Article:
Matisse Networks is introducing an optical switch that is stingy in its use of lasers but can support fully meshed fiber-optic rings on which traffic is provisioned as if the whole network were based on Layer 2 Ethernet switches alone.
The switch, called EtherBurst Optical Switch, can transmit as many as 32 wavelengths of light from each node using a single laser that transmits each wavelength as needed. Each node receives only one wavelength of light and lets all other wavelengths pass by.
This means that a ring with 32 nodes requires 32 lasers or optical transponders - one at each node - to connect to all the other nodes on their own wavelengths. With traditional dense wavelength division multiplexing (DWDM) gear, supporting a separate wavelength for each node would require 496 transponders and presetting point-to-point optical circuits to connect each node to all the others on a ring.
Transponders are one of the most costly elements of any optical deployment and with DWDM, they lie idle when there is no traffic on their optical circuits.
"This technology makes very large deployments economically feasible," says Michael Kennedy, managing partner of Network Strategy Partners. He likened an EtherBurst ring to a campus gigabit Ethernet backbone sharing bandwidth for all the access switches on the network. In the case of EtherBurst, the backbone is 10Gbps, he says.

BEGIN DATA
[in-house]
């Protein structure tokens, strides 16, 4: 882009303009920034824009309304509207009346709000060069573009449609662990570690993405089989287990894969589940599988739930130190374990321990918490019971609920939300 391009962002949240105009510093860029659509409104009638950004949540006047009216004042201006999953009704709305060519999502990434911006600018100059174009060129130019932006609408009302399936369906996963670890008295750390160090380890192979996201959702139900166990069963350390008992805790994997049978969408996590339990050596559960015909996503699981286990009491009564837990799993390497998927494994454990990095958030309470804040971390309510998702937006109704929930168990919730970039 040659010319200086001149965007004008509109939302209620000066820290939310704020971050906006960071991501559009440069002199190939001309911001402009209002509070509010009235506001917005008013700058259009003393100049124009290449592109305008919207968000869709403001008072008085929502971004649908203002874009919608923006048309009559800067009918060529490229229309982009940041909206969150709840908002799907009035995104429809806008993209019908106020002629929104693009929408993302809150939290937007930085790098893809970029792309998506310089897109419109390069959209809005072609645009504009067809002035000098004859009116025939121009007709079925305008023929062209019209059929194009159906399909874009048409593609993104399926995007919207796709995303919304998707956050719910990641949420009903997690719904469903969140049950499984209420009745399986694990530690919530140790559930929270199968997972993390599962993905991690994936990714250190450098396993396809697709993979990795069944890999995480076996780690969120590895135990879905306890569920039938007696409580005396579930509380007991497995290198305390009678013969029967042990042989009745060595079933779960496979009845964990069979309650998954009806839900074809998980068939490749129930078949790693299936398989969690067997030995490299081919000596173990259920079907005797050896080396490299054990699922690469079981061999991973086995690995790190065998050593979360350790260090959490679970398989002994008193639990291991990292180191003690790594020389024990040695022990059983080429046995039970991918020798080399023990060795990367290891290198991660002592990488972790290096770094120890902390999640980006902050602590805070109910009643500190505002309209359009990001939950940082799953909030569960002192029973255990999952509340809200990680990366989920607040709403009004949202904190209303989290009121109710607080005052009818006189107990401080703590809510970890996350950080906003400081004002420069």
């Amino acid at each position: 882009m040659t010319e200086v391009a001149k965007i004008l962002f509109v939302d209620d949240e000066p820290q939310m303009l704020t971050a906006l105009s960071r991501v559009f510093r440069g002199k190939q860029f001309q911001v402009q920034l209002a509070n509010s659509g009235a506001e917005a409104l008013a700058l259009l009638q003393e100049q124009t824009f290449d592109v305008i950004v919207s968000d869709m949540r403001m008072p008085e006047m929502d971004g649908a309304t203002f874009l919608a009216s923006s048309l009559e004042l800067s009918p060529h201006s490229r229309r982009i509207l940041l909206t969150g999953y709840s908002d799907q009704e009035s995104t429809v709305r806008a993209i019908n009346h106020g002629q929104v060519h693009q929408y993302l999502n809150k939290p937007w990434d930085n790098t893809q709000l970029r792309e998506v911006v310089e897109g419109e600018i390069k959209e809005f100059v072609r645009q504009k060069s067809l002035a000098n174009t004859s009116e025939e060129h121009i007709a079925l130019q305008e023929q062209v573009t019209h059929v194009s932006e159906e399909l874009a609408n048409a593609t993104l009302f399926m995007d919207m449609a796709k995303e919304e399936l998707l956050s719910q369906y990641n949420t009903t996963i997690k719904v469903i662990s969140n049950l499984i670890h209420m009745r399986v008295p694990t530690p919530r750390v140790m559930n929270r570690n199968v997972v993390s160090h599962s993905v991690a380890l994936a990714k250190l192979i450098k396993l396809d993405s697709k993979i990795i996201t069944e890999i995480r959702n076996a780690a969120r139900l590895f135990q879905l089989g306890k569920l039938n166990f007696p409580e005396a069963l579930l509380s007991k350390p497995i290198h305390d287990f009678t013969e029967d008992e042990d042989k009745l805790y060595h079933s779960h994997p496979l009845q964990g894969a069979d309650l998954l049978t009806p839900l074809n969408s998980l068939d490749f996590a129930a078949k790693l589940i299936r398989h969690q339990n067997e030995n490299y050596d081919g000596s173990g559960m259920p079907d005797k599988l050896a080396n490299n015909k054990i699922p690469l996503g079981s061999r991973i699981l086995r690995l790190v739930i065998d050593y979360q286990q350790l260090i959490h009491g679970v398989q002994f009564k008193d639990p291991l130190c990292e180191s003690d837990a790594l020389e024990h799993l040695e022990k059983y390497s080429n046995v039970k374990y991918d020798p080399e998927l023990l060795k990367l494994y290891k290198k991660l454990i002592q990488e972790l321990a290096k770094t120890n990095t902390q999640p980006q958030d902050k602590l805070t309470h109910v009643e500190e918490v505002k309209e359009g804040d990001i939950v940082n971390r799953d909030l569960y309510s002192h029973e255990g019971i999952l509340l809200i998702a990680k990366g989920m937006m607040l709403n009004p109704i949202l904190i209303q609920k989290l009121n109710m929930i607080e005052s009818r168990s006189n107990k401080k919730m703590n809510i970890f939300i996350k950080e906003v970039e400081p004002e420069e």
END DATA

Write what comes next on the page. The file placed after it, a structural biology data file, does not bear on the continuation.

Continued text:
The EtherBurst is more efficient than DWDM in that it doesn't require setting up staticoptical channels between nodes that must be provisioned at great expense, he adds.
Traffic from the Ethernet side of an EtherBurst Optical Switch is plugged into Matisse's SX-1000 Ethernet Service Node, the network-facing component of the switch. An SX-1000 supports either 48 1Gbps ports or four 10Gbps ports.
The Ethernet Service node reads the traffic and figures out on which optical node the destination address lies, and switches the traffic to that node. It does this by signaling the optical part of the EtherBurst Optical Switch, called PX-1000 Photonic Node, to generate optical pulses at the correct frequency to transmit the traffic to the node connected to the destination address.
The transponder, called Tango, can adjust to any frequency within the ITU-defined C-band of optical spectrum in nanoseconds, send a burst, then return to a different frequency within nanoseconds, Matisse says. A Matisse processor called MeshWave schedules this tuning and transmitting as well as ensures QoS and guarding against traffic collisions, the company says.
Both Tango and MeshWave are patented.
Setting up a ring is accomplished by loading routing information on the SX-1000 Ethernet Service Nodes; provisioning the optical ring is automated. Each EtherBurst Optical Switch discovers the others and they automatically assign a wavelength to each node.
EtherBurst gear is available now for evaluation and testing, and will be generally available in the fourth quarter. The SX-1000 starts at US$86,000; the PX-1000 Photonic Node starts at US$58,000.